Code Name Rubber Chicken: A Calculated Assault on Cottage Country Creeks

If I had met Mark Harris at the top of Hatchery Falls, I wouldn’t have been able to resist letting loose with my very best clucking display. I’d give him the whole routine, wings flapping at my sides, head bobbing and feet scratching up the mud on the riverbank.

“Bock, bock, bock… BOCK-UH-OCK! What are you chicken?” I’d cluck at him.

Why would I cluck at a man I had just met? Hatchery Falls is just one of 200 waterfalls Harris has walked into and one of more than 400 he’s researched. And he hasn’t run one of them. Not one.

One thing he has done is compile what he believes to be the most comprehensive list of waterfalls for the province in his book Waterfalls of Ontario. Harris has done more research than anyone for whitewater paddlers looking for new runs on new rivers. He even created a website with the same name dedicated to waterfalls so that other waterfall junkies could compare notes.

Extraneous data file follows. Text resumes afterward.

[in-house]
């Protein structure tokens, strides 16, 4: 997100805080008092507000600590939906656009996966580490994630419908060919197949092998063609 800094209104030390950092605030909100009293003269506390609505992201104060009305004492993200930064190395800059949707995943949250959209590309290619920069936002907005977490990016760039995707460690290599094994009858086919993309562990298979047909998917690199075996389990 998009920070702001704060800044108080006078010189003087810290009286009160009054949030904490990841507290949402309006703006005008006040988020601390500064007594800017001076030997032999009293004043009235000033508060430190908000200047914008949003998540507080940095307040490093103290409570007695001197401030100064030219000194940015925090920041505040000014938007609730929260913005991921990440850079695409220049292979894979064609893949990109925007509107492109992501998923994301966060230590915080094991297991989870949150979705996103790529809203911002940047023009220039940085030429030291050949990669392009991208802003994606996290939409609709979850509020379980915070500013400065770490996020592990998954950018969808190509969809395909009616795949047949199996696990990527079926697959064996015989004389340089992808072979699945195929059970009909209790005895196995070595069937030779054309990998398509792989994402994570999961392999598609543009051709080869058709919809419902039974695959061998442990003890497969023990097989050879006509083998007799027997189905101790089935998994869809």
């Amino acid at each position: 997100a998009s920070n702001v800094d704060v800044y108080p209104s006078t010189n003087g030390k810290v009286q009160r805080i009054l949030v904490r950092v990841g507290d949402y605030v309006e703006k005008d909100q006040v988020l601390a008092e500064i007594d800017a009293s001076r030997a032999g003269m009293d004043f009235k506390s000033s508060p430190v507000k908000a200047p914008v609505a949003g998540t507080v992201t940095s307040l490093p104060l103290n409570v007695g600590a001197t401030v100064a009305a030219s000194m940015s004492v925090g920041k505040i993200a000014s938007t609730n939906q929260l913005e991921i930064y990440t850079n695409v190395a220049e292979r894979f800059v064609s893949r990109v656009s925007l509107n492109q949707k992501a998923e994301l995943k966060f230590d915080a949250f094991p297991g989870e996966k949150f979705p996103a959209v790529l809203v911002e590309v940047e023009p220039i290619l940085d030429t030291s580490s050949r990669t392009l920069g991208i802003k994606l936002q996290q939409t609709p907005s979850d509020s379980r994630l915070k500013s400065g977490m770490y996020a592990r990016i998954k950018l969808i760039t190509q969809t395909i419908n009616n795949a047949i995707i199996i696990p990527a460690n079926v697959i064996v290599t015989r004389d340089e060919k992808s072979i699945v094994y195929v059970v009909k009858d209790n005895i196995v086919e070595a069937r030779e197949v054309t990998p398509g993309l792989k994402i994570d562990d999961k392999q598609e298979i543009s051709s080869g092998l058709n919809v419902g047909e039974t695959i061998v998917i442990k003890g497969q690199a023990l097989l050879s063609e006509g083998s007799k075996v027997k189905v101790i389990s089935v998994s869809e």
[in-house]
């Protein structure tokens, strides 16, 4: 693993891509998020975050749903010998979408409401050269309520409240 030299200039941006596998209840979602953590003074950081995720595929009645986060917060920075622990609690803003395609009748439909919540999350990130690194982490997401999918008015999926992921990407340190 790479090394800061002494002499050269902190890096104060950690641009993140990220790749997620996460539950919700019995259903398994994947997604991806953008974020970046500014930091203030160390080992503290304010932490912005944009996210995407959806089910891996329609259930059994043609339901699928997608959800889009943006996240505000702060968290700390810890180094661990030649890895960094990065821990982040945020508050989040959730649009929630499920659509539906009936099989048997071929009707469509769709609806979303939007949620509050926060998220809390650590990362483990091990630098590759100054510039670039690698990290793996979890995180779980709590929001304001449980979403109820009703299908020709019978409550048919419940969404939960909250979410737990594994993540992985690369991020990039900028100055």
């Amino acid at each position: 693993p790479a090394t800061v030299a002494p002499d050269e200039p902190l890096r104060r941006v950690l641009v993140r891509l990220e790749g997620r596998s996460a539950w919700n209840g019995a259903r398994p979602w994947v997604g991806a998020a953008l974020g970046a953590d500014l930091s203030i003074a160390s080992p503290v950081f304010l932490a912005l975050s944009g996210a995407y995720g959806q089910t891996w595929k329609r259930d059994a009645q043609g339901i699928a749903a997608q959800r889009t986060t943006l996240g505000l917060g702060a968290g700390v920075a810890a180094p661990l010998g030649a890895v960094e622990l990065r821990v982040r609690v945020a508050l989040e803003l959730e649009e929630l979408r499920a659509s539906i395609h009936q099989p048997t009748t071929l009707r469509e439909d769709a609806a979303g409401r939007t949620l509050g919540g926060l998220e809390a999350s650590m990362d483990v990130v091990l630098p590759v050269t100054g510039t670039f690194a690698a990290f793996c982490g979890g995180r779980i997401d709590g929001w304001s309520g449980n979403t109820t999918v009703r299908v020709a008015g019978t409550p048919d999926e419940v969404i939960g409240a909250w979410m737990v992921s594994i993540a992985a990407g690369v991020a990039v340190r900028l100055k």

Mark Harris did what he did for the love of waterfalls, not for paddling. But early last spring, with his book on the dashboard as our guide, we picked up where he left off.

It was early; too early for a group of paddlers I was sure. I was standing at the pumps talking to a fella with the name Luke embroidered on his shirt. We compared our daily agendas. He was headed north up Highway 35 to fix a freezer and I had to drive another couple of hours west along Highway 118 to Bracebridge, Ontario, one of cottage country’s most picturesque towns.

I was expecting another day of waiting for people to show up, after which a small caravan of egos would arrive and chase each other’s dusty tailgates around looking for spring runs down the wrong gravel roads. Luke nodded like he’d been there, and went inside to pay for his gas.